13 May 2020
Malaysia’s economy climbed modestly during the first quarter, ahead of previous forecasts.
The Southeast Asian country’s economy is expected to shrink during the June quarter however, as the coronavirus pandemic dents exports and domestic demand.
Gross domestic product edged 0.7% higher during the January-March period compared to the previous year, ahead of the 1.5% drop forecast in a Reuters poll. However, the data was still below the 3.6% growth rate recorded during the last three months of 2019.
According to Bank Negara Malaysia, the global health crisis had battered economic growth across major and regional areas, with strict lockdown measures put in place in order to limit the spread of the virus, resulting in muted activity and demand.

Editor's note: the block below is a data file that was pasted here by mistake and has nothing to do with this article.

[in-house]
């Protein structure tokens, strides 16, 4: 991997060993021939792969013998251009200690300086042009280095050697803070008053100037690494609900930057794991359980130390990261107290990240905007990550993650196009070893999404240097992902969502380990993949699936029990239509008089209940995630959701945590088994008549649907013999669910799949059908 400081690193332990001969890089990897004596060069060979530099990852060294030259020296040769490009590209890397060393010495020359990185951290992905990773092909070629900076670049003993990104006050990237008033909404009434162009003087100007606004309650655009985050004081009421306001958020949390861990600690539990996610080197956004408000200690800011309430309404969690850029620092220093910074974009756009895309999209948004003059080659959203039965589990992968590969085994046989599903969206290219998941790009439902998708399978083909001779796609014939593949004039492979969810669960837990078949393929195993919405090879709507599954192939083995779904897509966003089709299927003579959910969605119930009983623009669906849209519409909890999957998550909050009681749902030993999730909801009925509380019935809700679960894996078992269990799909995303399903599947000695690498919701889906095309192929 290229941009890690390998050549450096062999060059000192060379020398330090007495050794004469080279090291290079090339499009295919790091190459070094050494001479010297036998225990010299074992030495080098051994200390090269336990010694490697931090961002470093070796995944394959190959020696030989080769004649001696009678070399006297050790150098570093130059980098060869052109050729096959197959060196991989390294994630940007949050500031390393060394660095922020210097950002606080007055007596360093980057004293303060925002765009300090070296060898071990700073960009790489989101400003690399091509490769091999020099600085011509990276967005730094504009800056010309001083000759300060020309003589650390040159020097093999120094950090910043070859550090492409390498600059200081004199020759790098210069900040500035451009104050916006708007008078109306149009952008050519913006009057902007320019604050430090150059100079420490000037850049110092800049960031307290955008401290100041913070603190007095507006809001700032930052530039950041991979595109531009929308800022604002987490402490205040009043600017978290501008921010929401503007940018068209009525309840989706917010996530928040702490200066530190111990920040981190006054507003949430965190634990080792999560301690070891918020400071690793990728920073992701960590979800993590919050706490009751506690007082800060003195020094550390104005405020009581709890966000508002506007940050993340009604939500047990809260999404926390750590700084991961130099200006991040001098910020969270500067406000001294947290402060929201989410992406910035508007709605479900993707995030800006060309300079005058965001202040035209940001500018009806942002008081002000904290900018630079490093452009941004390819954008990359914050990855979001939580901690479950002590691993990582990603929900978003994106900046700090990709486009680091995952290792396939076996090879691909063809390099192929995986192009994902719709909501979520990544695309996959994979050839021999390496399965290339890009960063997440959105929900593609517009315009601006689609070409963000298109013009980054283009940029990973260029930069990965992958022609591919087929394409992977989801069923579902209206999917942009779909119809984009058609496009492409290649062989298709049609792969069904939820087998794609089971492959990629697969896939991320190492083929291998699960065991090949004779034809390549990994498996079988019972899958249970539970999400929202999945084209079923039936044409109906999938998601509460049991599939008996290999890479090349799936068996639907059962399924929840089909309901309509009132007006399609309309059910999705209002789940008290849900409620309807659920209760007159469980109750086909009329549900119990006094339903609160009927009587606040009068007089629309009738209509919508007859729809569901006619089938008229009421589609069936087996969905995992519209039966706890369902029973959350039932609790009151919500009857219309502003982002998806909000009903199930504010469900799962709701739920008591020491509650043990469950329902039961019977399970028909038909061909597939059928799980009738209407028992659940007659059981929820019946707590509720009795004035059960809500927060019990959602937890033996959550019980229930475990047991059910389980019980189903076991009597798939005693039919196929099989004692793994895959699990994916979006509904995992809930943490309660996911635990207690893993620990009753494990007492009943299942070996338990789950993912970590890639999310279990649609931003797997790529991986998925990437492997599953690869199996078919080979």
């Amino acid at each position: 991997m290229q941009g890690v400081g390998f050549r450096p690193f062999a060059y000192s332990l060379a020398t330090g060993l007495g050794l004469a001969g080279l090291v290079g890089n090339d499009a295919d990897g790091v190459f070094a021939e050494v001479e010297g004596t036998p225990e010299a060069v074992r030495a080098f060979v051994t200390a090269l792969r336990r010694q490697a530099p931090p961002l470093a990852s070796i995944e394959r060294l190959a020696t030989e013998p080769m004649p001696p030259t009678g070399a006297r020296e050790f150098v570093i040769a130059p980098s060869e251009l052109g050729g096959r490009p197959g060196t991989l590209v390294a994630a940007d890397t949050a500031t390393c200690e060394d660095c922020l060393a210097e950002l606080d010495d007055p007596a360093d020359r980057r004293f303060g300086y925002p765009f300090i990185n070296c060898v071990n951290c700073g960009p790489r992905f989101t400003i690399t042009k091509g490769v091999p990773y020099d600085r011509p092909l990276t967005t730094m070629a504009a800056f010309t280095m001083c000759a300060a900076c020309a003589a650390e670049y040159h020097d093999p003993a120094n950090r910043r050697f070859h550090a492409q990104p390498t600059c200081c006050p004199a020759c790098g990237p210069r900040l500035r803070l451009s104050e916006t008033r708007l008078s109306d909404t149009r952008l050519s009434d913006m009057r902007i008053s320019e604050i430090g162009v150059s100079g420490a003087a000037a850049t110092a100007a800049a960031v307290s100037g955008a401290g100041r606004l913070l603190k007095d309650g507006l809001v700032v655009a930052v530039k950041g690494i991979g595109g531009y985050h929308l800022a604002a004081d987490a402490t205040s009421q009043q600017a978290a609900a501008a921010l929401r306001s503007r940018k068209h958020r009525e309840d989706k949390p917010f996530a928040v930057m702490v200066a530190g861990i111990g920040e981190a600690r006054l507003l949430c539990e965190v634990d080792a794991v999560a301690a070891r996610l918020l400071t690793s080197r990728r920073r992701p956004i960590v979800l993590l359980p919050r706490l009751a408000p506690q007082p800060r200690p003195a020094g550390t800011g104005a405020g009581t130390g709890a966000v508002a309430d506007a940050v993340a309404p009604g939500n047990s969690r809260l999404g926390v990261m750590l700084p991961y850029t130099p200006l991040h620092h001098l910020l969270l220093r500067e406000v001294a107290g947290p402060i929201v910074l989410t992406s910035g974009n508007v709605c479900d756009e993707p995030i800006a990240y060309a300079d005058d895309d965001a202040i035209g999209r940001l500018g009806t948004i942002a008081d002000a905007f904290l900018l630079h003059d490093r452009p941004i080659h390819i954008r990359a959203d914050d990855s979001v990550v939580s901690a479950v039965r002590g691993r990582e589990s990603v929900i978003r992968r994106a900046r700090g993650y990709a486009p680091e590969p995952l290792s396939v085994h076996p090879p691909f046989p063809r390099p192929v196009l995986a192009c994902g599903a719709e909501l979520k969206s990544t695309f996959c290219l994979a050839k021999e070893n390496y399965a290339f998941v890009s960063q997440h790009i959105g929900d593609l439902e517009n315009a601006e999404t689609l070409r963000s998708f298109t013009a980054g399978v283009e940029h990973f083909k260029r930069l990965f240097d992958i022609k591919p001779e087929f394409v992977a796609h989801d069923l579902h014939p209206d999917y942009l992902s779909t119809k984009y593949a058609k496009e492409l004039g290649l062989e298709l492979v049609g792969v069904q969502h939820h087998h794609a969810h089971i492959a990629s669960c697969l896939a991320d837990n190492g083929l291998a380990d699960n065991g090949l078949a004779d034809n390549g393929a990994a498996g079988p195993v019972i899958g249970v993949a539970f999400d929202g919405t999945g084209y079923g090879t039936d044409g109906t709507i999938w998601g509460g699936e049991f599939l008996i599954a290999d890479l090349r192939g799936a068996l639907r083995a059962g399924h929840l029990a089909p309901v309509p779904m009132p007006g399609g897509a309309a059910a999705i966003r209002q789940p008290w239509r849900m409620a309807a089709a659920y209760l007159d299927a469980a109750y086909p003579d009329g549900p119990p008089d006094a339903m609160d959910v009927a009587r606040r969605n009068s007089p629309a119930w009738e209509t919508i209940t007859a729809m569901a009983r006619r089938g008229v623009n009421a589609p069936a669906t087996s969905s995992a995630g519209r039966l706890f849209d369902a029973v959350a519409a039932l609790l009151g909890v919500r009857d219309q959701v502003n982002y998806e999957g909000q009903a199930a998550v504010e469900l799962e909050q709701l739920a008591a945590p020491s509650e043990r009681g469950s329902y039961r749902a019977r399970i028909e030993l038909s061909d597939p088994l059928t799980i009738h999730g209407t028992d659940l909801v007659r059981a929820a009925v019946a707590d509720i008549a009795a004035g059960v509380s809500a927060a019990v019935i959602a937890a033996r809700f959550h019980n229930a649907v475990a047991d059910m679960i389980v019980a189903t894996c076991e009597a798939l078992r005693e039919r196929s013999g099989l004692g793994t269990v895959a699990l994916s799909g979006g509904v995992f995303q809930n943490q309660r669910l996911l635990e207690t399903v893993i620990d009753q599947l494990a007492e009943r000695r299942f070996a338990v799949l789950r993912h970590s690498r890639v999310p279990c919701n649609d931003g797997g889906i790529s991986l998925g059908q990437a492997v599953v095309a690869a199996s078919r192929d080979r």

“The ongoing pandemic has created an unprecedented economic crisis,” central bank Governor Nor Shamsiah Mohd Yunus said during a virtual media conference.
The central bank expects the economy shrink further during this quarter, affected by limitations on movement and businesses, before picking up gradually in the second half of the year.
Southeast Asia’s third-largest economy imposed lockdown measures in mid-March, and have extended them till June 9 in order to limit virus contagion.
Tourism in Malaysia has plummeted, with a significant drop in demand for its commodities such as palm oil, crude oil and natural gas also hitting the economy.
Private consumption, which expanded by 6.7% year-on-year during the first quarter, boosted economic growth. However, the sector may face obstacles moving forward as BNM forecasts the pandemic will have substantial implications on the country’s job market.
During the three months to March unemployment hiked 3.5%, as a result of strict social distancing measures. This was slightly above the 3.2% recorded during the fourth quarter, the department of statistics data revealed.
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